Last week, I shared with you the pictures from shearing day. Today, I'd like to show you what happens to the wool after it's off the sheep.
First, the fleece is "skirted." This means it is laid out flat, and all the nasty, dirty bits are removed. Sheep live in barns, and they get a lot of VM (vegetable matter), poop, and other gross things in their fleeces. The nicest wool comes from across their shoulder and backs; anything from the belly usually gets tossed.
Fleece laid out for skirting.
After that, the wool needs to be "scoured." This just means washed in soapy water. Depending on the type of fleece, this can be a straightforward process or something a bit more tricky. Some kinds of wool are very prone to felting - this is what happens when you accidentally put your cashmere sweater in the wash, and it comes out looking like it would fit your three-year-old nephew. Fine wools, like Rambouillet, Corriedale, and Merino, have to be washed very carefully, with a minimum of agitation, to prevent felting. My sheep are Babydoll Southdowns, and they have a "down" -type wool, which is springy and resilient (it has a lot of "loft," to use a woolly term) and can take a lot of abuse. Also, some wools have a lot of lanolin so need a longer wash time; my guys produce an average amount of lanolin, so it's fairly easy to wash out.
While some folks prefer to wash a whole fleece all at once in the bathtub, I like to wash a little at a time. I use very hot water and lots of soap; I prefer Dawn hypoallergenic dishwashing soap because it's good at getting rid of the grease. The fleece goes through two washes (the first sinkful of water gets very dirty very fast), then two rinses, then it's laid out to dry on either the laundry rack or outside on an old bedsheet.
After the wool dries, it needs to be picked and teased. "Picking" means separating the locks and removing any straw, hay, and other undesirables; "Teasing" means the picked locks are separated further and fluffed up. This is a very tedious process; it helps to have something good on television while you're doing it. Usually, about one third of the wool is weeded out at this point; what you are left with is a fluffy pile that reminds me of spindrift on the beach after a storm.
Picked and teased wool
Now the wool is ready to be carded - this means combed and straightened. This is done one of three ways: by a drum carder, which is mechanical and can card a lot of wool fairly quickly; by hand carders, which are big, flat, square combs with short metal teeth and long handles; or by wool combs, which have long, sharp teeth and are used primarily with long, fine wools like English Leicester. Because my wool is considered a "short" wool (the locks, or "staples" are about 2-3 inches long and have a nice crimp), I use hand carders.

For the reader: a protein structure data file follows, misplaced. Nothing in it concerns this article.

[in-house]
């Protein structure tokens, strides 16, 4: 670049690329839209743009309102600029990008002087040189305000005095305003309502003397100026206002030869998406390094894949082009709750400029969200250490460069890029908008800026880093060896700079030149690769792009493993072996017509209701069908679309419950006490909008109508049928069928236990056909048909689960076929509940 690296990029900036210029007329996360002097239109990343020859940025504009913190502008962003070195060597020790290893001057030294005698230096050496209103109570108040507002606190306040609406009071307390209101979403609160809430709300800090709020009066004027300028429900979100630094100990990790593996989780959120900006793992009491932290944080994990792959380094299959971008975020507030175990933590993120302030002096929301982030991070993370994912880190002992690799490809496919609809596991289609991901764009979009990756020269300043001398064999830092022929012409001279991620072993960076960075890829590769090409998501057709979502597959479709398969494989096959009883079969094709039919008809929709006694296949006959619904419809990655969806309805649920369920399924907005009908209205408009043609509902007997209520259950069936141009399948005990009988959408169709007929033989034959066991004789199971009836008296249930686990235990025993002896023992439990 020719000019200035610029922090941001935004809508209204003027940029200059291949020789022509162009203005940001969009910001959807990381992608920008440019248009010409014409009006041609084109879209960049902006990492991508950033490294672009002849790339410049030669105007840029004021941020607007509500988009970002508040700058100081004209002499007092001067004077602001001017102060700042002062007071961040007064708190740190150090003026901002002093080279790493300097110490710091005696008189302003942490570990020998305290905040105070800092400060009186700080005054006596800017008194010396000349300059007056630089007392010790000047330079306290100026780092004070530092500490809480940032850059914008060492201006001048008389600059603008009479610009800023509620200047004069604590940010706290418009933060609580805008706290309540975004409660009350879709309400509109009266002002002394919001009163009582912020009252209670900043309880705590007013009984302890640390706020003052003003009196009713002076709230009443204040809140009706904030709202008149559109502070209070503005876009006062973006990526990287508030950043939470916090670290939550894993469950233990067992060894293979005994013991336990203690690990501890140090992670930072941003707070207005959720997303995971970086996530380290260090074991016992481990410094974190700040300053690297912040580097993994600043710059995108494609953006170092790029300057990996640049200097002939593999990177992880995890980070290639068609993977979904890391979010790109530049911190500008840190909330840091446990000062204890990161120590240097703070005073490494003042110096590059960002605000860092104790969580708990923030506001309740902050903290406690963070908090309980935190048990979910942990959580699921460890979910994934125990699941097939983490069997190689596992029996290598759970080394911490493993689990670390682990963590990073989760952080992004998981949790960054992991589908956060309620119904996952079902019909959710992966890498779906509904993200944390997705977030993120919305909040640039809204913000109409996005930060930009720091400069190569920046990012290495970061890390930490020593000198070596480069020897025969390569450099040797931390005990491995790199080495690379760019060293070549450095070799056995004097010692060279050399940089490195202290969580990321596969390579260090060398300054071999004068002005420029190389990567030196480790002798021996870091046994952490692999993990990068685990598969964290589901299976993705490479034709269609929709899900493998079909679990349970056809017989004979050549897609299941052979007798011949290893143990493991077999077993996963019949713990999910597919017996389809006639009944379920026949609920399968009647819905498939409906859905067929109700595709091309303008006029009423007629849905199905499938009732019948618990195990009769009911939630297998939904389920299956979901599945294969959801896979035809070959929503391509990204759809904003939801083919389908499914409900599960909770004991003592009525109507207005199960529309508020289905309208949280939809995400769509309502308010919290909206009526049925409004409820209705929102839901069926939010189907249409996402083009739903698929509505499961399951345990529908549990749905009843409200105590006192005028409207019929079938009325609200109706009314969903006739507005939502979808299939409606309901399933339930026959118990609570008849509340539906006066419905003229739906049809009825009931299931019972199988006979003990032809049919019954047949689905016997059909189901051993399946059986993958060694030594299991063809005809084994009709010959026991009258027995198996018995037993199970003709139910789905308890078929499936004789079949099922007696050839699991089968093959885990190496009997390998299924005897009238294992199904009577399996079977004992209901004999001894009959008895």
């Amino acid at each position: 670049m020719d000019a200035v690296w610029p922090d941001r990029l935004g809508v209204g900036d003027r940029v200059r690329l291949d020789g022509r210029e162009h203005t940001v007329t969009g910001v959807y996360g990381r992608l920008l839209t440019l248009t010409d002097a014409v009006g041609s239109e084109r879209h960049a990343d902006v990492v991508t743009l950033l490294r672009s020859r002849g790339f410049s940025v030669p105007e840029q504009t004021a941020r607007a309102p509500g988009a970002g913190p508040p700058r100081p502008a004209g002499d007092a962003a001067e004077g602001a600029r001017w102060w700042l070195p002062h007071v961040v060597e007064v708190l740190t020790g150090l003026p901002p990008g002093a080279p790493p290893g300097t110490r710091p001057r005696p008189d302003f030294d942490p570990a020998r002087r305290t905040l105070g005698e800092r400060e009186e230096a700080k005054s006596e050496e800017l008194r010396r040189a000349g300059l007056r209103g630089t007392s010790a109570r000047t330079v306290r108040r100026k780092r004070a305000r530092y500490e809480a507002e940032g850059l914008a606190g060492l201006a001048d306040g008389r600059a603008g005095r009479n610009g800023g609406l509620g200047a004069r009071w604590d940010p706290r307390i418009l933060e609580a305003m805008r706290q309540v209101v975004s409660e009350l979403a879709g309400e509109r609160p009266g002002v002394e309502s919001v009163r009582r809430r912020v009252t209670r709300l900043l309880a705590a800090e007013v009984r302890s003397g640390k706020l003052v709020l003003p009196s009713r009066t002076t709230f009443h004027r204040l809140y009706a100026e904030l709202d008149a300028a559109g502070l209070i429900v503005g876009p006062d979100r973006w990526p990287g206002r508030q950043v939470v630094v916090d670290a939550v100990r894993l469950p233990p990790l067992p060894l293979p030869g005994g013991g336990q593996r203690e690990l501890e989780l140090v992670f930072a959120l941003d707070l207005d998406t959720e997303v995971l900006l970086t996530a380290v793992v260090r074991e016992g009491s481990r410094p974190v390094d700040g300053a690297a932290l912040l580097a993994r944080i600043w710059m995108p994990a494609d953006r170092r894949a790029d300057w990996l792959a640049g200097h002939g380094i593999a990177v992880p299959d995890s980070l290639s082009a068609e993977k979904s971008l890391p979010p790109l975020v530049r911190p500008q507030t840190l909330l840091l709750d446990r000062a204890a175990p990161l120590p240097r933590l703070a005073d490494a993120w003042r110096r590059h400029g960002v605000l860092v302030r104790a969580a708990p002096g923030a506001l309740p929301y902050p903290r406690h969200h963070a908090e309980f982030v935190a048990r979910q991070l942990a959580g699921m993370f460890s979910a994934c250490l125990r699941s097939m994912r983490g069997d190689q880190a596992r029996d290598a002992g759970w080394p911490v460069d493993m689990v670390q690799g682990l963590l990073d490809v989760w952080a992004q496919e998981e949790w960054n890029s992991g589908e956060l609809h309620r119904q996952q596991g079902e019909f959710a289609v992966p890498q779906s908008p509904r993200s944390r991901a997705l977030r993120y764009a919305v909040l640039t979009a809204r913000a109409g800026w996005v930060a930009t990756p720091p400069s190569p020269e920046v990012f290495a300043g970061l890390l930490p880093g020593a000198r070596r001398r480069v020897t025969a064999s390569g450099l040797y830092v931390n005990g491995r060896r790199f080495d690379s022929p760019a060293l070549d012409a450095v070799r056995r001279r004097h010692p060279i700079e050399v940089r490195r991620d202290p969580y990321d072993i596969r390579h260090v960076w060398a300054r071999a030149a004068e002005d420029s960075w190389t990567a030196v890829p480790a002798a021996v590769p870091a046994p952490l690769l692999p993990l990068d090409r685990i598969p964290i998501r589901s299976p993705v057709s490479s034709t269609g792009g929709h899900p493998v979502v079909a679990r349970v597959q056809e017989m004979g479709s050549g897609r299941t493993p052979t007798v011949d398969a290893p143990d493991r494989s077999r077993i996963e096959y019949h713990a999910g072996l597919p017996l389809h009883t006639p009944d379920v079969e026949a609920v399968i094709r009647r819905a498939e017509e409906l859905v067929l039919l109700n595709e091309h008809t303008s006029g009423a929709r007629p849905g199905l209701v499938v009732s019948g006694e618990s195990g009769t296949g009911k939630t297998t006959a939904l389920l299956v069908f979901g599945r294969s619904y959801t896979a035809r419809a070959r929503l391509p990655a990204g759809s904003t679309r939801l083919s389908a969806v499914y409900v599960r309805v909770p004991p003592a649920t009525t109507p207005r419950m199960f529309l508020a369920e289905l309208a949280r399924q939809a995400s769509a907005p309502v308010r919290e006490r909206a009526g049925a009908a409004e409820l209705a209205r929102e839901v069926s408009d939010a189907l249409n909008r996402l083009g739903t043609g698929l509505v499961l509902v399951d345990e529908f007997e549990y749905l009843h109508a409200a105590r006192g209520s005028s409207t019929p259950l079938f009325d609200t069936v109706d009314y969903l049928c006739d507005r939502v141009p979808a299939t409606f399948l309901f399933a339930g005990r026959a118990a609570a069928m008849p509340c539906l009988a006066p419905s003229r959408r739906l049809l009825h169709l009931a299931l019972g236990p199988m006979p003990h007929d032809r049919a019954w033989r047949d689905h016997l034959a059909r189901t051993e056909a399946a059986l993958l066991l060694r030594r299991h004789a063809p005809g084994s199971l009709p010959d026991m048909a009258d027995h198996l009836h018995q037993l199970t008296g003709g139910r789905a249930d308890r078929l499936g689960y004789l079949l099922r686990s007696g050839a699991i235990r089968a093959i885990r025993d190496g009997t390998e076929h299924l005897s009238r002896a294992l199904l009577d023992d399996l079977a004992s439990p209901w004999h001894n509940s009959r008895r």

First, one carder is "dressed" - that is, I put a clump of wool on it (the metal teeth grab it). Then the other carder is pulled across the wool several times, straightening out the locks and untangling any tangles. This is done as many times as it takes to get the wool looking like the person carding it wants it to.
Dressed carder Carding in process
Once the wool is satisfactorily combed and fluffy, it is then removed from the carder and rolled. Rolled longways, it is a rolag; rolled along the short side, it is a batt. Technically, roving is a batt that has been elongated by hand-pulling in order to facilitate spinning, but the term tends to be used for all carded, rolled wool.
A basket of carded, rolled wool
The wool is now ready for dyeing, needle-felting, or spinning. It is a labor-intensive process, which is why artisan fibers are so expensive. My wool, as I said, is very light and springy; the wool in the basket above only weighs one ounce combined (this would fit into a quart-sized ziploc bag). Other wools are heavier, but the process remains the same.
A good book about different types of wool and how they are used is In Sheep's Clothing: A Handspinner's Guide by Nola Fournier and Jane Fournier (Interweave Press, 1995).